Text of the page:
Indulging cookie monsters (+recipes)

By Amanda Laird

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Family and friends will go mad for these moreish biscuit treats.

Oatmeal raisin and spice. Photo / Babiche Martens
Oatmeal raisin and spice. Photo / Babiche Martens

No matter how fancy store-bought biscuits may look, nothing beats the taste of home-made.

Pure ingredients, no preservative rubbish, just lovingly mixed, then baked. They don't take long and the smells wafting through the house are heavenly. These biscuits don't have ingredients to make them last but of course they taste so good they will be devoured within a few days.

Baking biscuits requires a little know-how. Ingredients should always be measured accurately. Butter should always be soft so the ingredients mix together smoothly. The biscuits should go into the preheated oven as soon as possible and, remember, once cooked, leave the biscuits on the tray for 10 minutes to become firm so you can transfer to a cooling rack without breakages.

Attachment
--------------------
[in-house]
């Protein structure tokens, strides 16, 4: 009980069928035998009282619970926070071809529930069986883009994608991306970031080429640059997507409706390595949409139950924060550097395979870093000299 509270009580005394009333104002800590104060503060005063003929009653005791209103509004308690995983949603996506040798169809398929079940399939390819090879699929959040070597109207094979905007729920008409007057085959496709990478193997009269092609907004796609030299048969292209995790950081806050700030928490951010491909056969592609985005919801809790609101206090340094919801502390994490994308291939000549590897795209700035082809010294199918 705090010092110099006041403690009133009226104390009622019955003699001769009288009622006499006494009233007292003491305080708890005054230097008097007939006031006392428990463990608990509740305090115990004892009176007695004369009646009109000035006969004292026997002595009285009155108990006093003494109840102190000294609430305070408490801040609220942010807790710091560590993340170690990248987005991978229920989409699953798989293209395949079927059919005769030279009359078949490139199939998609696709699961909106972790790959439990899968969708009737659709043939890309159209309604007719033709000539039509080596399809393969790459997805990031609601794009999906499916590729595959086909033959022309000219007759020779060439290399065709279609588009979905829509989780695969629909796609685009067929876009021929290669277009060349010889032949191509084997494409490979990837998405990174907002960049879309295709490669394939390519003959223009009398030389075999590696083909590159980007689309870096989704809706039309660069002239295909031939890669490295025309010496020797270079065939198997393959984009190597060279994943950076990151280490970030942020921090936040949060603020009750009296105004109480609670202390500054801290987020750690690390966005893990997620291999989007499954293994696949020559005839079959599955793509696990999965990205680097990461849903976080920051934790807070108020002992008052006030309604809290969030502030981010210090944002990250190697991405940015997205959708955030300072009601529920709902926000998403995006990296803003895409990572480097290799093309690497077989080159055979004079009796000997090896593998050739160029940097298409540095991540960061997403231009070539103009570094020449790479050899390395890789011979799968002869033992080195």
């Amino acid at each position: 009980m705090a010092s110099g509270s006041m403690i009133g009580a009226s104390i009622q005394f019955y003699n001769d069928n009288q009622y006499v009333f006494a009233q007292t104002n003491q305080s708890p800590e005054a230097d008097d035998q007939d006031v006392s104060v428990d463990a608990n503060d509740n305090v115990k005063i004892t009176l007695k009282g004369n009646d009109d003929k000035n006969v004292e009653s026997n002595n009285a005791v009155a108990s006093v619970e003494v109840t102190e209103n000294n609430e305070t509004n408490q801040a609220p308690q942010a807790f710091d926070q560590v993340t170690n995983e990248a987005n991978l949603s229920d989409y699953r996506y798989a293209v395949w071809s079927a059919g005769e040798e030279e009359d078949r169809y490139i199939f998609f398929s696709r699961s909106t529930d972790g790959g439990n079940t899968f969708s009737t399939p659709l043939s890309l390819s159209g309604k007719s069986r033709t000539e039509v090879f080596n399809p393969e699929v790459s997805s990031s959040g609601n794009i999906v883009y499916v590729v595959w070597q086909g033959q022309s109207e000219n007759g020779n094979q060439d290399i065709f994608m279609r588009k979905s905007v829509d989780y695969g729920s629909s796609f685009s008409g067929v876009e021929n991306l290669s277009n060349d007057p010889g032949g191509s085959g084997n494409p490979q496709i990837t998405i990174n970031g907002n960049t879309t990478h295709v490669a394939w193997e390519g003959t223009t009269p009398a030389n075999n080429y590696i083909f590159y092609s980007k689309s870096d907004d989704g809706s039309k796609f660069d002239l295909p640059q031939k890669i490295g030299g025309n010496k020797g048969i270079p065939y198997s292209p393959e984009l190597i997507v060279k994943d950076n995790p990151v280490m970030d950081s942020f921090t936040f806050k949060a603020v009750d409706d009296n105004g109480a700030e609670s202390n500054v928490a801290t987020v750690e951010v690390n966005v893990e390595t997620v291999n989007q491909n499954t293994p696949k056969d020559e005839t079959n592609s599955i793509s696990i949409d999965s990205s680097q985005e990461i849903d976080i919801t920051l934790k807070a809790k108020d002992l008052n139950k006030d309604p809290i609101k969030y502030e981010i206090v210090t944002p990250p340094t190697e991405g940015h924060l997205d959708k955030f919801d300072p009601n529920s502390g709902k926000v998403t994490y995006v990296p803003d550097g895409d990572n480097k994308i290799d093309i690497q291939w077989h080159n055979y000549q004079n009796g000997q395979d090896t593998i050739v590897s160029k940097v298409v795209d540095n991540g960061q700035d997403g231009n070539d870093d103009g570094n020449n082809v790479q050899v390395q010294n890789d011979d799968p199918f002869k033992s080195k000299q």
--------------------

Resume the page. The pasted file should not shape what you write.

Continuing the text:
Today we have three different types of biscuit recipes. First up is a relatively wholesome offering with plenty of oats, raisins and spice. These large biscuits should be baked just long enough to remain chewy in the centre once cold.

These are excellent with a pot of tea.

Everyone loves a good chocolate chip cookie but to be a success, these rely on a generous amount of top quality chocolate - roughly chopped so you get the pleasure of finding a nice chunk hidden within the biscuit. Flattening the biscuits with a fork is not necessary but reminds me of when, as a child, I would nibble between each indented row as I ate the biscuits to make them last longer. I've also added condensed milk as it seems to make the biscuit a little shorter in texture with a slight caramel flavour.

The almond meringue cookies are an Italian offering, very simple to make but quite sophisticated. They are crumbly and delicate, and filled with pieces of toasty almonds.

Though good to nibble on at any time, they could also be served instead of dessert or after, with liqueur and coffee.

Chef's tip

Vanilla extract instead of essence is stipulated because of the difference in flavour. Extract is extracted from pure vanilla so gives a tangible flavour whereas vanilla essence is entirely manufactured and more will be needed to be discernible. Quality versus quantity.

- NZ Herald

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